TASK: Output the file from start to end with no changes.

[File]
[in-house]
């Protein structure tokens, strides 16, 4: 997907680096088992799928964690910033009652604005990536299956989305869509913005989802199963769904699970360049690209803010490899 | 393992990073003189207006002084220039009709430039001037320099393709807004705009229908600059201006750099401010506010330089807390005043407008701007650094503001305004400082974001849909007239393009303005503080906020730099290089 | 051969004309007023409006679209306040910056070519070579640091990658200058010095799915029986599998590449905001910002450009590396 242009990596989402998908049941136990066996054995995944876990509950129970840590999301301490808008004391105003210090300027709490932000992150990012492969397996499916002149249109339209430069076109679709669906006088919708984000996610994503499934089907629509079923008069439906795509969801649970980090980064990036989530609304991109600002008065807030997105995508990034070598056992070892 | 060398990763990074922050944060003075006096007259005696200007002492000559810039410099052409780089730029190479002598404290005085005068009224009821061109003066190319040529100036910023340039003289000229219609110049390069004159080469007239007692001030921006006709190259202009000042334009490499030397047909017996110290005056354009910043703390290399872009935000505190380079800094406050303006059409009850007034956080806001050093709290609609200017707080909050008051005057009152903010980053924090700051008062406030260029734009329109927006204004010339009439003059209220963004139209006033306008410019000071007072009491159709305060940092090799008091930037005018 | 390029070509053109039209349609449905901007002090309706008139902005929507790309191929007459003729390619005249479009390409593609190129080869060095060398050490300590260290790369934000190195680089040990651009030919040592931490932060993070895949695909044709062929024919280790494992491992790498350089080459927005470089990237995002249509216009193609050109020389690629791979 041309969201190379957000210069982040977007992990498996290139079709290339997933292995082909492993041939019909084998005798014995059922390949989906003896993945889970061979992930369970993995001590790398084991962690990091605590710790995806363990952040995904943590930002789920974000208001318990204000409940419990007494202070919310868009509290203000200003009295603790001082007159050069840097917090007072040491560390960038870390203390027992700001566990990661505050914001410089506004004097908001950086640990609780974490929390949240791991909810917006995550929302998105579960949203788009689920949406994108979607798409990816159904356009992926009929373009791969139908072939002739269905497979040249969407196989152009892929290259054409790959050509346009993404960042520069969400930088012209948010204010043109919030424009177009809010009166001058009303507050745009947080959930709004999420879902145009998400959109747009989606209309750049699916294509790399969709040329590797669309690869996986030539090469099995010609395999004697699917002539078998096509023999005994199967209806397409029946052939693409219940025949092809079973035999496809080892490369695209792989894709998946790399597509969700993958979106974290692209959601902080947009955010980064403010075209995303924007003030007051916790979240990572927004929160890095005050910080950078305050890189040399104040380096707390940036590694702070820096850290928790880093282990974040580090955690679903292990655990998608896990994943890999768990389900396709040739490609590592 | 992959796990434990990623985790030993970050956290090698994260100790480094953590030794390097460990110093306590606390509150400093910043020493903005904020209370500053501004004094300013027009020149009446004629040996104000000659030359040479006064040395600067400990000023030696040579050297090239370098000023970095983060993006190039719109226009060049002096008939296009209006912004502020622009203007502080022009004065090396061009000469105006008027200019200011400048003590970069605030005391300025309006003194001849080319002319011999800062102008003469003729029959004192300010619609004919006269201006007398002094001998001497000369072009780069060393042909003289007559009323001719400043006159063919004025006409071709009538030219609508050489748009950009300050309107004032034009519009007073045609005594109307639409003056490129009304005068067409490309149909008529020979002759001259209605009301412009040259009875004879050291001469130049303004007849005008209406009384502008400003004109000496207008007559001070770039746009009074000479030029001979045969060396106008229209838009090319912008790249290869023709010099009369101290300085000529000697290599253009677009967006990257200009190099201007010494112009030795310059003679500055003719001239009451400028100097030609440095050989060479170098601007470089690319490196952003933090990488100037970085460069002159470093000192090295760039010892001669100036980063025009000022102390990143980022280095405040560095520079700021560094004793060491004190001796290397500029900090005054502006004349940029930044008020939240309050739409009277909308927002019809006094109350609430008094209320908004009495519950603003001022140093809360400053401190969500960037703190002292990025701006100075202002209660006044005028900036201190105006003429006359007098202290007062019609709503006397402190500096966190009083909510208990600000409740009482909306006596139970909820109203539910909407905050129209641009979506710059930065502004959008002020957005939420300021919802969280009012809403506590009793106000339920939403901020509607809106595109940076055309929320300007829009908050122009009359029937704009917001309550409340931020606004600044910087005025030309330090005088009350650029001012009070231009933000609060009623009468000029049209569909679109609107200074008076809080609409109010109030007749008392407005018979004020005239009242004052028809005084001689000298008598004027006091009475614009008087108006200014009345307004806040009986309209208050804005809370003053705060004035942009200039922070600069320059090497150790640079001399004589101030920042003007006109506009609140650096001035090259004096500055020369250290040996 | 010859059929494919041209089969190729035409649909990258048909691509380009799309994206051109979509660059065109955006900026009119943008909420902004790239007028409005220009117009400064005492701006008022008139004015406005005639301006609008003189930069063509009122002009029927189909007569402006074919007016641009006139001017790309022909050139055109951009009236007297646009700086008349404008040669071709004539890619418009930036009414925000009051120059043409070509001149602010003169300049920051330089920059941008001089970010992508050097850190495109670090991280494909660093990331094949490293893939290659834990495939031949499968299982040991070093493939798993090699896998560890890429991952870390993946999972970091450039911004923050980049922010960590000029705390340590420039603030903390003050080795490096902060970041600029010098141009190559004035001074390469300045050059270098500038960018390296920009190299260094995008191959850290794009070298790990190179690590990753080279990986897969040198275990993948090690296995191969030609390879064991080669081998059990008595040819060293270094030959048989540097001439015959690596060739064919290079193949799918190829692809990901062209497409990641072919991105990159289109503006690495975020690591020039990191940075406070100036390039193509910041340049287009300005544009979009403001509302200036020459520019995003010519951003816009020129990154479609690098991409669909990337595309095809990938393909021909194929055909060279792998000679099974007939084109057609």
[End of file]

[in-house]
């Protein structure tokens, strides 16, 4: 997907680096088992799928964690910033009652604005990536299956989305869509913005989802199963769904699970360049690209803010490899 | 393992990073003189207006002084220039009709430039001037320099393709807004705009229908600059201006750099401010506010330089807390005043407008701007650094503001305004400082974001849909007239393009303005503080906020730099290089 | 051969004309007023409006679209306040910056070519070579640091990658200058010095799915029986599998590449905001910002450009590396 242009990596989402998908049941136990066996054995995944876990509950129970840590999301301490808008004391105003210090300027709490932000992150990012492969397996499916002149249109339209430069076109679709669906006088919708984000996610994503499934089907629509079923008069439906795509969801649970980090980064990036989530609304991109600002008065807030997105995508990034070598056992070892 | 060398990763990074922050944060003075006096007259005696200007002492000559810039410099052409780089730029190479002598404290005085005068009224009821061109003066190319040529100036910023340039003289000229219609110049390069004159080469007239007692001030921006006709190259202009000042334009490499030397047909017996110290005056354009910043703390290399872009935000505190380079800094406050303006059409009850007034956080806001050093709290609609200017707080909050008051005057009152903010980053924090700051008062406030260029734009329109927006204004010339009439003059209220963004139209006033306008410019000071007072009491159709305060940092090799008091930037005018 | 390029070509053109039209349609449905901007002090309706008139902005929507790309191929007459003729390619005249479009390409593609190129080869060095060398050490300590260290790369934000190195680089040990651009030919040592931490932060993070895949695909044709062929024919280790494992491992790498350089080459927005470089990237995002249509216009193609050109020389690629791979 041309969201190379957000210069982040977007992990498996290139079709290339997933292995082909492993041939019909084998005798014995059922390949989906003896993945889970061979992930369970993995001590790398084991962690990091605590710790995806363990952040995904943590930002789920974000208001318990204000409940419990007494202070919310868009509290203000200003009295603790001082007159050069840097917090007072040491560390960038870390203390027992700001566990990661505050914001410089506004004097908001950086640990609780974490929390949240791991909810917006995550929302998105579960949203788009689920949406994108979607798409990816159904356009992926009929373009791969139908072939002739269905497979040249969407196989152009892929290259054409790959050509346009993404960042520069969400930088012209948010204010043109919030424009177009809010009166001058009303507050745009947080959930709004999420879902145009998400959109747009989606209309750049699916294509790399969709040329590797669309690869996986030539090469099995010609395999004697699917002539078998096509023999005994199967209806397409029946052939693409219940025949092809079973035999496809080892490369695209792989894709998946790399597509969700993958979106974290692209959601902080947009955010980064403010075209995303924007003030007051916790979240990572927004929160890095005050910080950078305050890189040399104040380096707390940036590694702070820096850290928790880093282990974040580090955690679903292990655990998608896990994943890999768990389900396709040739490609590592 | 992959796990434990990623985790030993970050956290090698994260100790480094953590030794390097460990110093306590606390509150400093910043020493903005904020209370500053501004004094300013027009020149009446004629040996104000000659030359040479006064040395600067400990000023030696040579050297090239370098000023970095983060993006190039719109226009060049002096008939296009209006912004502020622009203007502080022009004065090396061009000469105006008027200019200011400048003590970069605030005391300025309006003194001849080319002319011999800062102008003469003729029959004192300010619609004919006269201006007398002094001998001497000369072009780069060393042909003289007559009323001719400043006159063919004025006409071709009538030219609508050489748009950009300050309107004032034009519009007073045609005594109307639409003056490129009304005068067409490309149909008529020979002759001259209605009301412009040259009875004879050291001469130049303004007849005008209406009384502008400003004109000496207008007559001070770039746009009074000479030029001979045969060396106008229209838009090319912008790249290869023709010099009369101290300085000529000697290599253009677009967006990257200009190099201007010494112009030795310059003679500055003719001239009451400028100097030609440095050989060479170098601007470089690319490196952003933090990488100037970085460069002159470093000192090295760039010892001669100036980063025009000022102390990143980022280095405040560095520079700021560094004793060491004190001796290397500029900090005054502006004349940029930044008020939240309050739409009277909308927002019809006094109350609430008094209320908004009495519950603003001022140093809360400053401190969500960037703190002292990025701006100075202002209660006044005028900036201190105006003429006359007098202290007062019609709503006397402190500096966190009083909510208990600000409740009482909306006596139970909820109203539910909407905050129209641009979506710059930065502004959008002020957005939420300021919802969280009012809403506590009793106000339920939403901020509607809106595109940076055309929320300007829009908050122009009359029937704009917001309550409340931020606004600044910087005025030309330090005088009350650029001012009070231009933000609060009623009468000029049209569909679109609107200074008076809080609409109010109030007749008392407005018979004020005239009242004052028809005084001689000298008598004027006091009475614009008087108006200014009345307004806040009986309209208050804005809370003053705060004035942009200039922070600069320059090497150790640079001399004589101030920042003007006109506009609140650096001035090259004096500055020369250290040996 | 010859059929494919041209089969190729035409649909990258048909691509380009799309994206051109979509660059065109955006900026009119943008909420902004790239007028409005220009117009400064005492701006008022008139004015406005005639301006609008003189930069063509009122002009029927189909007569402006074919007016641009006139001017790309022909050139055109951009009236007297646009700086008349404008040669071709004539890619418009930036009414925000009051120059043409070509001149602010003169300049920051330089920059941008001089970010992508050097850190495109670090991280494909660093990331094949490293893939290659834990495939031949499968299982040991070093493939798993090699896998560890890429991952870390993946999972970091450039911004923050980049922010960590000029705390340590420039603030903390003050080795490096902060970041600029010098141009190559004035001074390469300045050059270098500038960018390296920009190299260094995008191959850290794009070298790990190179690590990753080279990986897969040198275990993948090690296995191969030609390879064991080669081998059990008595040819060293270094030959048989540097001439015959690596060739064919290079193949799918190829692809990901062209497409990641072919991105990159289109503006690495975020690591020039990191940075406070100036390039193509910041340049287009300005544009979009403001509302200036020459520019995003010519951003816009020129990154479609690098991409669909990337595309095809990938393909021909194929055909060279792998000679099974007939084109057609």